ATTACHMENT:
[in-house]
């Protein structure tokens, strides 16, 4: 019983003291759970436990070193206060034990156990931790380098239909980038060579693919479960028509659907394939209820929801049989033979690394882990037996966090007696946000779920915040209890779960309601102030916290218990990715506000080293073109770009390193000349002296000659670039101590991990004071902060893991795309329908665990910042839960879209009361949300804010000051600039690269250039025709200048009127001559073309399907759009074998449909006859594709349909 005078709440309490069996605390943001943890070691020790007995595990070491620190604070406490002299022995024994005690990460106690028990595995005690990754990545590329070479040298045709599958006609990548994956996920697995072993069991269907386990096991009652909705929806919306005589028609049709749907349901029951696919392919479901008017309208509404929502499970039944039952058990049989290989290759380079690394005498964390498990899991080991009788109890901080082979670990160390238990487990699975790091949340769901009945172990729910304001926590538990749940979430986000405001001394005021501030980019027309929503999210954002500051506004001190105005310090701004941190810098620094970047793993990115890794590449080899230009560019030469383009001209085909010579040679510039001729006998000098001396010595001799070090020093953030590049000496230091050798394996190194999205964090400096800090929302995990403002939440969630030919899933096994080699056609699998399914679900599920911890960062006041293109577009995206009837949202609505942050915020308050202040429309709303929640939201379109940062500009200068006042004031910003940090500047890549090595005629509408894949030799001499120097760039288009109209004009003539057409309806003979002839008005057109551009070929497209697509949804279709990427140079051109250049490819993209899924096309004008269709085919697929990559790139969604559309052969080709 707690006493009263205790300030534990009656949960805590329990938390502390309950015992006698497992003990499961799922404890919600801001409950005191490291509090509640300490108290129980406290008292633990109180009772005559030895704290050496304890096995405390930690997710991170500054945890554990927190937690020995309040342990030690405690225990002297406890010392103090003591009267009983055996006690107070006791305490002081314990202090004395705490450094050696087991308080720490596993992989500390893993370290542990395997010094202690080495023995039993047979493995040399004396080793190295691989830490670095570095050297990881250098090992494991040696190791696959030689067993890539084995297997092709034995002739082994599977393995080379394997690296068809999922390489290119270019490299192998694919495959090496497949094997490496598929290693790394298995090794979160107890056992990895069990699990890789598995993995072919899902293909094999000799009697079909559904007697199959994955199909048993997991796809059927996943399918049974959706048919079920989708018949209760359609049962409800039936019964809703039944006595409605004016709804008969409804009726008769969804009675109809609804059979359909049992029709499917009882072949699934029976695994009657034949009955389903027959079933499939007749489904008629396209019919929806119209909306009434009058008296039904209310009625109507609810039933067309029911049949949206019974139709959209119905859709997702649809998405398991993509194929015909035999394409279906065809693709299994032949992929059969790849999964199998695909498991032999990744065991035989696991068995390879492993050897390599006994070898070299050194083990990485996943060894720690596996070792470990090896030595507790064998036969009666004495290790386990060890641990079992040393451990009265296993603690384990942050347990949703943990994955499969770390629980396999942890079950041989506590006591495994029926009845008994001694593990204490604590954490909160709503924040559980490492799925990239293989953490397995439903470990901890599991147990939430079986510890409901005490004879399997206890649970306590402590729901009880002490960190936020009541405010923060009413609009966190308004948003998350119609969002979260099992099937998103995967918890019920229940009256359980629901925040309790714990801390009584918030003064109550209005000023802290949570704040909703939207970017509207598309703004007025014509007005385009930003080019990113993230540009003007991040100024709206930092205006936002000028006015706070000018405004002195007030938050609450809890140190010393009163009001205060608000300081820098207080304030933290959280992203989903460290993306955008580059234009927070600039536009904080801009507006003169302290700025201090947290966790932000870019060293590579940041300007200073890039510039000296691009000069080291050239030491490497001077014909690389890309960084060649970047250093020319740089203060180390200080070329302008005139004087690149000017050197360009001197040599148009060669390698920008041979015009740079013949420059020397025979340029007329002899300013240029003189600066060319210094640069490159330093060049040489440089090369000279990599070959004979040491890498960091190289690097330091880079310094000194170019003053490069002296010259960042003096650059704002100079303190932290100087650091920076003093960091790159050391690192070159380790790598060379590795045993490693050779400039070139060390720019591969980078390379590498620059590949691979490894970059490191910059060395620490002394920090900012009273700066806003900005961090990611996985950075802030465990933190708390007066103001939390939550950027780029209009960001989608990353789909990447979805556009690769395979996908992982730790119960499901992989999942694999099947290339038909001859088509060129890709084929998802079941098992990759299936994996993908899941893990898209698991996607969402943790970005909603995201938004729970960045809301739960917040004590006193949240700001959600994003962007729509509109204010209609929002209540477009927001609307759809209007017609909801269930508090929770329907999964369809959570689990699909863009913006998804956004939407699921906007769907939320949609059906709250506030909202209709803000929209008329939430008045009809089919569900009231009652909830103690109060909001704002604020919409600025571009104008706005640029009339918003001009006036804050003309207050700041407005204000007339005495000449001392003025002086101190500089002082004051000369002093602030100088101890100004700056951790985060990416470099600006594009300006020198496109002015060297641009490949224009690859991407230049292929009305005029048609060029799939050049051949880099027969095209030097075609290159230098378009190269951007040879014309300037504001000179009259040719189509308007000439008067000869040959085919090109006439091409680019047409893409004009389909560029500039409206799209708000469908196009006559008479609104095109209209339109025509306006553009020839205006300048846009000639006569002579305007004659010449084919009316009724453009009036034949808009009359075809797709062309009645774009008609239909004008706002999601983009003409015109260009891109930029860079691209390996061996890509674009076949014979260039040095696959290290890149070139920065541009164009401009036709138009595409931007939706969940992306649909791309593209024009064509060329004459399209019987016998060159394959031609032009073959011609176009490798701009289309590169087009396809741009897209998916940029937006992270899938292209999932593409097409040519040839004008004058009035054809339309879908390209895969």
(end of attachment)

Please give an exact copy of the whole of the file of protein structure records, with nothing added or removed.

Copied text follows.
[in-house]
């Protein structure tokens, strides 16, 4: 019983003291759970436990070193206060034990156990931790380098239909980038060579693919479960028509659907394939209820929801049989033979690394882990037996966090007696946000779920915040209890779960309601102030916290218990990715506000080293073109770009390193000349002296000659670039101590991990004071902060893991795309329908665990910042839960879209009361949300804010000051600039690269250039025709200048009127001559073309399907759009074998449909006859594709349909 005078709440309490069996605390943001943890070691020790007995595990070491620190604070406490002299022995024994005690990460106690028990595995005690990754990545590329070479040298045709599958006609990548994956996920697995072993069991269907386990096991009652909705929806919306005589028609049709749907349901029951696919392919479901008017309208509404929502499970039944039952058990049989290989290759380079690394005498964390498990899991080991009788109890901080082979670990160390238990487990699975790091949340769901009945172990729910304001926590538990749940979430986000405001001394005021501030980019027309929503999210954002500051506004001190105005310090701004941190810098620094970047793993990115890794590449080899230009560019030469383009001209085909010579040679510039001729006998000098001396010595001799070090020093953030590049000496230091050798394996190194999205964090400096800090929302995990403002939440969630030919899933096994080699056609699998399914679900599920911890960062006041293109577009995206009837949202609505942050915020308050202040429309709303929640939201379109940062500009200068006042004031910003940090500047890549090595005629509408894949030799001499120097760039288009109209004009003539057409309806003979002839008005057109551009070929497209697509949804279709990427140079051109250049490819993209899924096309004008269709085919697929990559790139969604559309052969080709 707690006493009263205790300030534990009656949960805590329990938390502390309950015992006698497992003990499961799922404890919600801001409950005191490291509090509640300490108290129980406290008292633990109180009772005559030895704290050496304890096995405390930690997710991170500054945890554990927190937690020995309040342990030690405690225990002297406890010392103090003591009267009983055996006690107070006791305490002081314990202090004395705490450094050696087991308080720490596993992989500390893993370290542990395997010094202690080495023995039993047979493995040399004396080793190295691989830490670095570095050297990881250098090992494991040696190791696959030689067993890539084995297997092709034995002739082994599977393995080379394997690296068809999922390489290119270019490299192998694919495959090496497949094997490496598929290693790394298995090794979160107890056992990895069990699990890789598995993995072919899902293909094999000799009697079909559904007697199959994955199909048993997991796809059927996943399918049974959706048919079920989708018949209760359609049962409800039936019964809703039944006595409605004016709804008969409804009726008769969804009675109809609804059979359909049992029709499917009882072949699934029976695994009657034949009955389903027959079933499939007749489904008629396209019919929806119209909306009434009058008296039904209310009625109507609810039933067309029911049949949206019974139709959209119905859709997702649809998405398991993509194929015909035999394409279906065809693709299994032949992929059969790849999964199998695909498991032999990744065991035989696991068995390879492993050897390599006994070898070299050194083990990485996943060894720690596996070792470990090896030595507790064998036969009666004495290790386990060890641990079992040393451990009265296993603690384990942050347990949703943990994955499969770390629980396999942890079950041989506590006591495994029926009845008994001694593990204490604590954490909160709503924040559980490492799925990239293989953490397995439903470990901890599991147990939430079986510890409901005490004879399997206890649970306590402590729901009880002490960190936020009541405010923060009413609009966190308004948003998350119609969002979260099992099937998103995967918890019920229940009256359980629901925040309790714990801390009584918030003064109550209005000023802290949570704040909703939207970017509207598309703004007025014509007005385009930003080019990113993230540009003007991040100024709206930092205006936002000028006015706070000018405004002195007030938050609450809890140190010393009163009001205060608000300081820098207080304030933290959280992203989903460290993306955008580059234009927070600039536009904080801009507006003169302290700025201090947290966790932000870019060293590579940041300007200073890039510039000296691009000069080291050239030491490497001077014909690389890309960084060649970047250093020319740089203060180390200080070329302008005139004087690149000017050197360009001197040599148009060669390698920008041979015009740079013949420059020397025979340029007329002899300013240029003189600066060319210094640069490159330093060049040489440089090369000279990599070959004979040491890498960091190289690097330091880079310094000194170019003053490069002296010259960042003096650059704002100079303190932290100087650091920076003093960091790159050391690192070159380790790598060379590795045993490693050779400039070139060390720019591969980078390379590498620059590949691979490894970059490191910059060395620490002394920090900012009273700066806003900005961090990611996985950075802030465990933190708390007066103001939390939550950027780029209009960001989608990353789909990447979805556009690769395979996908992982730790119960499901992989999942694999099947290339038909001859088509060129890709084929998802079941098992990759299936994996993908899941893990898209698991996607969402943790970005909603995201938004729970960045809301739960917040004590006193949240700001959600994003962007729509509109204010209609929002209540477009927001609307759809209007017609909801269930508090929770329907999964369809959570689990699909863009913006998804956004939407699921906007769907939320949609059906709250506030909202209709803000929209008329939430008045009809089919569900009231009652909830103690109060909001704002604020919409600025571009104008706005640029009339918003001009006036804050003309207050700041407005204000007339005495000449001392003025002086101190500089002082004051000369002093602030100088101890100004700056951790985060990416470099600006594009300006020198496109002015060297641009490949224009690859991407230049292929009305005029048609060029799939050049051949880099027969095209030097075609290159230098378009190269951007040879014309300037504001000179009259040719189509308007000439008067000869040959085919090109006439091409680019047409893409004009389909560029500039409206799209708000469908196009006559008479609104095109209209339109025509306006553009020839205006300048846009000639006569002579305007004659010449084919009316009724453009009036034949808009009359075809797709062309009645774009008609239909004008706002999601983009003409015109260009891109930029860079691209390996061996890509674009076949014979260039040095696959290290890149070139920065541009164009401009036709138009595409931007939706969940992306649909791309593209024009064509060329004459399209019987016998060159394959031609032009073959011609176009490798701009289309590169087009396809741009897209998916940029937006992270899938292209999932593409097409040519040839004008004058009035054809339309879908390209895969």